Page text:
If you followed Fred Wilson and Brad Feld’s blogs in the past couple of days, you saw they each provided a different opinion on whether the multiplicity of mentors that startups are exposed to during an Accelerator/Seed phase is a good or bad thing.
On one hand, Fred says to be cautious with mentor advice, and to take note instead of immediate action. On the other hand, Brad says, take the advice, but learn how to analyze it.
Both offer compelling arguments, but I wonder if the issue is not so much about the quantity, but rather about the quality of startup mentorship.
The quality of the mentoring can make a big difference for the startup, but good mentorship is not easy.
There are so many questions on an entrepreneur’s mind they wished could be easily answered, so here are some of them:
- Are we building the right product?
- Are we going after the right market?
- Is the market large or attractive enough?
- Are our assumptions correct or realistic?
- Do we have the right features?
- Are we moving at the right pace?
- Are we testing with the right users?
- Are these the right metrics to track?
- Are we going to the market with the right approach?
- Have we forgotten to think about something?
- What do we need to learn to be successful?
- What should we worry about?
- Can you help us in opening doors or spreading the word?
The main thing that Brad and Fred seemed to agree upon is that it is up to the entrepreneur to figure out how or when to take the advice, and above all, to listen to their market, but mentors don’t just provide advice or feedback.
Mentors can also be very specific with their contributions. For example:
1. Filling a Gap in your Skills
A mentor can help you fill a skills gap or an expertise that you may not have. Since most startups are lean at birth, they certainly will be lacking know-how in some functional areas.
2. Circumventing Mistakes
A good mentor is probably thinking 2 or 3 steps ahead of you in a given situation, because of their experience. They can walk you through their thinking process, and cut to the chase.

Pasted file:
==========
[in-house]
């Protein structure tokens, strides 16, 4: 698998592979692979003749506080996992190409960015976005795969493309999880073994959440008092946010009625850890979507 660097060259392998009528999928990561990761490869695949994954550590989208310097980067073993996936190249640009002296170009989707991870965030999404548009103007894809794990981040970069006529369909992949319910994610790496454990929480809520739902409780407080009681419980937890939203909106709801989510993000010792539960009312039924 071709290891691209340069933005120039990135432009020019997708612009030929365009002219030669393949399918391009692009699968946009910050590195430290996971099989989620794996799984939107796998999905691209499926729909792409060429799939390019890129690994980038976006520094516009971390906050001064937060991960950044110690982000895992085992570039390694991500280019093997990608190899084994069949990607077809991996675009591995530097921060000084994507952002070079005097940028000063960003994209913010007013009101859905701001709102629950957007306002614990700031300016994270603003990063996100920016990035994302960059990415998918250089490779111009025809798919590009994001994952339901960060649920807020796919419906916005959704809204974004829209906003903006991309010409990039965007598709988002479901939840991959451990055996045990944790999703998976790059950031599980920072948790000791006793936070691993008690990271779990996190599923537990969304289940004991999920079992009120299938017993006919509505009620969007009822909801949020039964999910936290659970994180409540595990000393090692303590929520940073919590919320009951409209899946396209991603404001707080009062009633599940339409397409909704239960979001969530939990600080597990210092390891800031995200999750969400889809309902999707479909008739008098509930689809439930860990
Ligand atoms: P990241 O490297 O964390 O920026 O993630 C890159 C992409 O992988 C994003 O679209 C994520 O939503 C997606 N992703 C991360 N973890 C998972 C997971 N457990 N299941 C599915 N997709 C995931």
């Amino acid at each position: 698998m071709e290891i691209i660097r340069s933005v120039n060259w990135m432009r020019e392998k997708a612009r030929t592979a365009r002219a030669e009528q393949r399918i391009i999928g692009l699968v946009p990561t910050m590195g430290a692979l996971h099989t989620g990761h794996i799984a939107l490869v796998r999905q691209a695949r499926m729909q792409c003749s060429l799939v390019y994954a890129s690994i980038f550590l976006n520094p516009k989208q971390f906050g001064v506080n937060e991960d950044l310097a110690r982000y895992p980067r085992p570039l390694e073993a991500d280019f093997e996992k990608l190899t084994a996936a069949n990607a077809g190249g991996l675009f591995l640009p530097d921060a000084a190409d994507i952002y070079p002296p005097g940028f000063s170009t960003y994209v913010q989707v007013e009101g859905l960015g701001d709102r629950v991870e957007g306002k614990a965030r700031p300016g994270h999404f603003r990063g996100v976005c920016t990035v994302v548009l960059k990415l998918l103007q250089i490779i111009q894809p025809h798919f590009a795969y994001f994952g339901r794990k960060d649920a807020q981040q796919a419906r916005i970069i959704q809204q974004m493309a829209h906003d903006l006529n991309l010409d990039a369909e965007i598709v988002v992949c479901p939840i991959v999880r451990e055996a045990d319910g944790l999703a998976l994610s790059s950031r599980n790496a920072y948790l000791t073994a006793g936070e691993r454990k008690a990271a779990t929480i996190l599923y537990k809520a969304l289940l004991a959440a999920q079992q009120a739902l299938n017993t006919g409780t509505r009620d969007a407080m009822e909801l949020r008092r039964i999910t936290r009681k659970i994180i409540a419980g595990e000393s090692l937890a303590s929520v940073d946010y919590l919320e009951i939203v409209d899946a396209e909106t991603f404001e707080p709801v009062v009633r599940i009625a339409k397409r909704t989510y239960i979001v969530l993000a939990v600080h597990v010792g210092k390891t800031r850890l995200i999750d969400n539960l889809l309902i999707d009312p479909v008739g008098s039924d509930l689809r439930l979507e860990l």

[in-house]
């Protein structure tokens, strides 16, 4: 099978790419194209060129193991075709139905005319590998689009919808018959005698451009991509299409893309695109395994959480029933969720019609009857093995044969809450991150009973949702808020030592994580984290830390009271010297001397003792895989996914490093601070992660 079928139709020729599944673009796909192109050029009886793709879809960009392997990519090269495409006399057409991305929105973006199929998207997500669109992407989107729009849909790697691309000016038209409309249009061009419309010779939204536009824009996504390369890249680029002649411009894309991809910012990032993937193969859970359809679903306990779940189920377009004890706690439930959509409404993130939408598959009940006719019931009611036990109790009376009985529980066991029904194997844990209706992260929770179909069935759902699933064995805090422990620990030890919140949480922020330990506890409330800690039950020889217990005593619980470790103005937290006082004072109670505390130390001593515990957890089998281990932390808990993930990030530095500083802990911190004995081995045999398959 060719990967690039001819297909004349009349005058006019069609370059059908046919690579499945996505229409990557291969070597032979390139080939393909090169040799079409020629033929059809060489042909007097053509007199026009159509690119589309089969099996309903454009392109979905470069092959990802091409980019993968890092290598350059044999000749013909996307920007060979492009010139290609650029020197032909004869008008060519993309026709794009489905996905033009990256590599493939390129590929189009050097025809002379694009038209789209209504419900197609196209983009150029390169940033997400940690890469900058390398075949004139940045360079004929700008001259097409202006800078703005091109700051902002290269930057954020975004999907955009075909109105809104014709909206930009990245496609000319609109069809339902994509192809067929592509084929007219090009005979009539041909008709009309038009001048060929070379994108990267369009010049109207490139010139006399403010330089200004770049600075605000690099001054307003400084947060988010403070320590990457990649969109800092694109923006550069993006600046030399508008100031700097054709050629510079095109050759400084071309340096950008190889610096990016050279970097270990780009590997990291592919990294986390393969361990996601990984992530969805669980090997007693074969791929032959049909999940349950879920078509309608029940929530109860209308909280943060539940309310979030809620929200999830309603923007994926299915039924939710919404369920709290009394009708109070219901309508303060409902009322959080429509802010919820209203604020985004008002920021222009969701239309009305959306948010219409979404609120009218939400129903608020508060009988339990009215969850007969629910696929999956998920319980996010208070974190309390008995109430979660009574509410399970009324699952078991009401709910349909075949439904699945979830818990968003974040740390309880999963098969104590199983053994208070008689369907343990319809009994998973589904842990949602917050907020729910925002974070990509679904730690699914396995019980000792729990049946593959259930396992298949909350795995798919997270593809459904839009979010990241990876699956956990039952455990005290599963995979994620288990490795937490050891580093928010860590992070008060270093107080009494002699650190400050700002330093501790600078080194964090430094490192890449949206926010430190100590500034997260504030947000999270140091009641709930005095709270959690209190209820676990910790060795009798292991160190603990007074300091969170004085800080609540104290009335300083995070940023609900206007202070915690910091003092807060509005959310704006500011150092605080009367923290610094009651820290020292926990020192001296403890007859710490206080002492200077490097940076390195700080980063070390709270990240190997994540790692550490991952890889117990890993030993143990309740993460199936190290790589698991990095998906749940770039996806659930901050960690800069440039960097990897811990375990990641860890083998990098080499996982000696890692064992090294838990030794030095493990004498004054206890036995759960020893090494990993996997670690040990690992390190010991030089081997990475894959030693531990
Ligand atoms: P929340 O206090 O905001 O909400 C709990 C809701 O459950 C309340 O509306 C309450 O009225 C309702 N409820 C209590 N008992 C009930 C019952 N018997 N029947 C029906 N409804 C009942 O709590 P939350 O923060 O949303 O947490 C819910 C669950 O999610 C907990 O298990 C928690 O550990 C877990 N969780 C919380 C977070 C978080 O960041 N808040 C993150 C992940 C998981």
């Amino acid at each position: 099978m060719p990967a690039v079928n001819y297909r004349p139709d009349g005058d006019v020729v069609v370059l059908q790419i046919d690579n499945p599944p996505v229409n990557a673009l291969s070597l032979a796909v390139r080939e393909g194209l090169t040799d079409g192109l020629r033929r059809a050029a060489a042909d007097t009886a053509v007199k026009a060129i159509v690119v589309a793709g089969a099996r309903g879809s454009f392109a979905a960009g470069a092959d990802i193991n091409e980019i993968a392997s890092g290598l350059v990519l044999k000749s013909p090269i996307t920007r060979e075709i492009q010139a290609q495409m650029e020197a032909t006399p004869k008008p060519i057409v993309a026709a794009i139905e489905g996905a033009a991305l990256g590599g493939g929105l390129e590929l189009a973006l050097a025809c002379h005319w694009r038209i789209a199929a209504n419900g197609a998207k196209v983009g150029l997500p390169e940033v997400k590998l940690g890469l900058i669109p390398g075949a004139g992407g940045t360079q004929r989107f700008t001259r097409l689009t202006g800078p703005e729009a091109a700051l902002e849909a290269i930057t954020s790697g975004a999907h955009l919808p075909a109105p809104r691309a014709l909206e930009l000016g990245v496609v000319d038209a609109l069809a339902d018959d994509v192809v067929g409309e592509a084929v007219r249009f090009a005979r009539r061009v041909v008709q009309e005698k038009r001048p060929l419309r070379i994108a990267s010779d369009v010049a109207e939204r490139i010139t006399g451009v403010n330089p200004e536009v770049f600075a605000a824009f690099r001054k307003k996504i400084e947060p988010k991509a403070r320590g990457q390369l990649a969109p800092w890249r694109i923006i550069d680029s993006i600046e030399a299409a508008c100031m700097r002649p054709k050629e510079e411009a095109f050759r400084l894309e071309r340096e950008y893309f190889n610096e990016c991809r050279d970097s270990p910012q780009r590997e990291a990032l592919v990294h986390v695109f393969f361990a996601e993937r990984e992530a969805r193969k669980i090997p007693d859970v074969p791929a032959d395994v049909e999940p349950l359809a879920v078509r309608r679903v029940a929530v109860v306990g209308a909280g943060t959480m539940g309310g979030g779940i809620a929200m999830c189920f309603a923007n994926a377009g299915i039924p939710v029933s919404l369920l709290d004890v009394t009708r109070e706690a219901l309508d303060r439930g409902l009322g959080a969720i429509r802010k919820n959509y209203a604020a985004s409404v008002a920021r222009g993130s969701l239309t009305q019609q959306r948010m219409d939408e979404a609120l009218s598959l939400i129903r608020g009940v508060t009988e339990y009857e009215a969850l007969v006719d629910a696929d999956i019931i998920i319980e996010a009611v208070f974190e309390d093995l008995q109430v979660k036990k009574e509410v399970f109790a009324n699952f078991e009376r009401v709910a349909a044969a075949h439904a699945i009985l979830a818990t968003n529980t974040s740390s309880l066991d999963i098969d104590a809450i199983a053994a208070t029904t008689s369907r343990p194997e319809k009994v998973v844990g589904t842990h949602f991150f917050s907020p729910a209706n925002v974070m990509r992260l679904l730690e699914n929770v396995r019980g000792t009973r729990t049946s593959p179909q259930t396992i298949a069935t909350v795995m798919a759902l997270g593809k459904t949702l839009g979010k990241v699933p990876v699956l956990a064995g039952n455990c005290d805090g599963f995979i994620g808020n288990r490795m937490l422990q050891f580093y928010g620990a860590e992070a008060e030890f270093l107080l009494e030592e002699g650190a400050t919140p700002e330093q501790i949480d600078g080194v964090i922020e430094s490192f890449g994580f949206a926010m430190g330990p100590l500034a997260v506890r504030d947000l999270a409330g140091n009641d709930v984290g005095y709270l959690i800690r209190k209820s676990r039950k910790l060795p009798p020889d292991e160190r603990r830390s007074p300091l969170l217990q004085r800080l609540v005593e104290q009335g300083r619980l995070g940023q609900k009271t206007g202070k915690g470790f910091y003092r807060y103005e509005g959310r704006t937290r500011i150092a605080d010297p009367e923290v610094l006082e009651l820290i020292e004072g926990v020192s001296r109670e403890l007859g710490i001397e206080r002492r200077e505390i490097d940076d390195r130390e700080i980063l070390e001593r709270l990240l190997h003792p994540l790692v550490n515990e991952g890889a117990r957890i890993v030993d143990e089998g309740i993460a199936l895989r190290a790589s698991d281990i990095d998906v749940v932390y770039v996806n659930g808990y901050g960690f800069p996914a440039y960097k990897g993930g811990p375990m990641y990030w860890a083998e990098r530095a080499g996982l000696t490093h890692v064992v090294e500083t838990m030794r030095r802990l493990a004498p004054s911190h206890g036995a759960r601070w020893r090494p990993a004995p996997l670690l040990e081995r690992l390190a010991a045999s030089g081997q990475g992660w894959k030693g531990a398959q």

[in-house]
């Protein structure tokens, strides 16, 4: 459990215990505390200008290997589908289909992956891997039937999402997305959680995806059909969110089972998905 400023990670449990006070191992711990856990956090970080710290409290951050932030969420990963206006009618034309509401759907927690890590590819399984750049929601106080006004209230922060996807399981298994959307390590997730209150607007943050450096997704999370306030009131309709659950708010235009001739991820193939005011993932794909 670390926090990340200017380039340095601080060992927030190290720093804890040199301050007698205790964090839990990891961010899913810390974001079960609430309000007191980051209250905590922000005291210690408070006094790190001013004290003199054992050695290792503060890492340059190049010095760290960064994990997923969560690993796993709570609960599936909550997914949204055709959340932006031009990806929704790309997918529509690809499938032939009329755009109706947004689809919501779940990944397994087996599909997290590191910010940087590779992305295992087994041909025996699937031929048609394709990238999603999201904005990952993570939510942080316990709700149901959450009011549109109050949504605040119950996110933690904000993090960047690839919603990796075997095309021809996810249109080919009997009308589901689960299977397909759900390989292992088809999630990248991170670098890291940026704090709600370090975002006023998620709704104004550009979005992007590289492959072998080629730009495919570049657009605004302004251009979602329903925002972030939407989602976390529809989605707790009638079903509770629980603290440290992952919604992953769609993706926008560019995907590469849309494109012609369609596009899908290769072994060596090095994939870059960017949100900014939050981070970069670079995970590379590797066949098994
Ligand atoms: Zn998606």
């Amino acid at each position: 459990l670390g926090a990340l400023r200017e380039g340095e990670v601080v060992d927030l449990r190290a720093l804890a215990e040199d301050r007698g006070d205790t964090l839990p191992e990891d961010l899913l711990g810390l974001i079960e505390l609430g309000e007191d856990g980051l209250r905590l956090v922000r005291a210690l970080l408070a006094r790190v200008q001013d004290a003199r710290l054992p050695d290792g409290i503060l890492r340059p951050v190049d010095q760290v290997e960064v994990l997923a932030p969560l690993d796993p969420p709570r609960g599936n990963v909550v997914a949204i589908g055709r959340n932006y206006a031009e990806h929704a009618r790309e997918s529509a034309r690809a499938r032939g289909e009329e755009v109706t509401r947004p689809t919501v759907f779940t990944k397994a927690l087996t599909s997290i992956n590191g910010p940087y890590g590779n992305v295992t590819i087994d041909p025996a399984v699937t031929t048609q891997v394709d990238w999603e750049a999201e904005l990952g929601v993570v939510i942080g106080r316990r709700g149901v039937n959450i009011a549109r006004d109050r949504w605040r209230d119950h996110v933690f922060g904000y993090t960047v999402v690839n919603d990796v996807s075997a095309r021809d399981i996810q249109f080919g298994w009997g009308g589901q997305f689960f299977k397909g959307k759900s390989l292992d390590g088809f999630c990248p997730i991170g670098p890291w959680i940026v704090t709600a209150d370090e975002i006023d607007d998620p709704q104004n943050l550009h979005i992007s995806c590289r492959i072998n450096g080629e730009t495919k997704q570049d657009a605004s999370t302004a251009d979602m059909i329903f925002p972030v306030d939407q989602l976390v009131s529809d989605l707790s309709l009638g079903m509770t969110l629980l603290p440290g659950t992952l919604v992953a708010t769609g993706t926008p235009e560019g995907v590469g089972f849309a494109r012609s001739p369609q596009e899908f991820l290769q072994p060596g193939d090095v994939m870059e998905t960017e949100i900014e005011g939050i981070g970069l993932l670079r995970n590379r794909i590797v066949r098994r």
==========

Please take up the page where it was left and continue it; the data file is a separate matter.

3. Sequencing your Actions
Often, what you do first, second, and third might be a determining factor in your success. For example, if you don’t nail the initial MVP fairly early, future iterations could become harder, later.
4. Expanding your Network
That’s probably the easiest thing, with the least amount of risk. You ask them if they know someone for something you need, or they volunteer it. If they can’t facilitate or find you an introduction, there is no harm is done.
5. Processing Market Signals
If it were so easy to listen to the market and interpret its signals, then more entrepreneurs would just do that, and have winning products all the time. Truth is you may need to inject some context for dealing with these data points, and that’s something that a mentor can provide. Maybe the mentor has been to that movie before, and they could offer an informed opinion on its most probable ending.
6. Helping with Challenges
Entrepreneurs already know what challenges they will have to surmount based on their assumptions or hypotheses. A mentor can work specifically on helping to parse and attack these challenges with them.
7. Trusted Guidance
Mentors must be trusted by their mentee, either because of their demonstrated field of expertise or because of some affinity that develops between them and the entrepreneur, because some common ground that was established.
A good mentor should also offer motivational help, because the entrepreneur will experience temporary moments of confusion and setbacks.
Can it be a little easier?
I know that the startup process is already full of ambiguity and uncertainty, but after doing it for so long, why can’t we be a little more deterministic in the way we help entrepreneurs increase their chances of success?
Mentoring is a process that is acquired or developed, so some mentors are going to be more effective than others. We have figured out the Lean process for starting a company, but why haven’t we figured out the education of a young entrepreneur a little more methodically, and with an added degree of discipline? And are we subjecting mentors to some training or mentoring process themselves, so they can become better mentors?
I think the top tier Accelerators have gotten pretty good at guiding and coaching entrepreneurs, and even some Universities are delivering some pretty comprehensive entrepreneurial curriculum (e.g. Harvard or Stanford).
But I often wonder if, as we increase the degree and rigor in knowledge transfer, in best practices and in lessons learned, does it become a little easier for entrepreneurs if they learned a few more tried and true principles, so they are gradually less subjected to the vagaries of mentorship during their apprenticeship?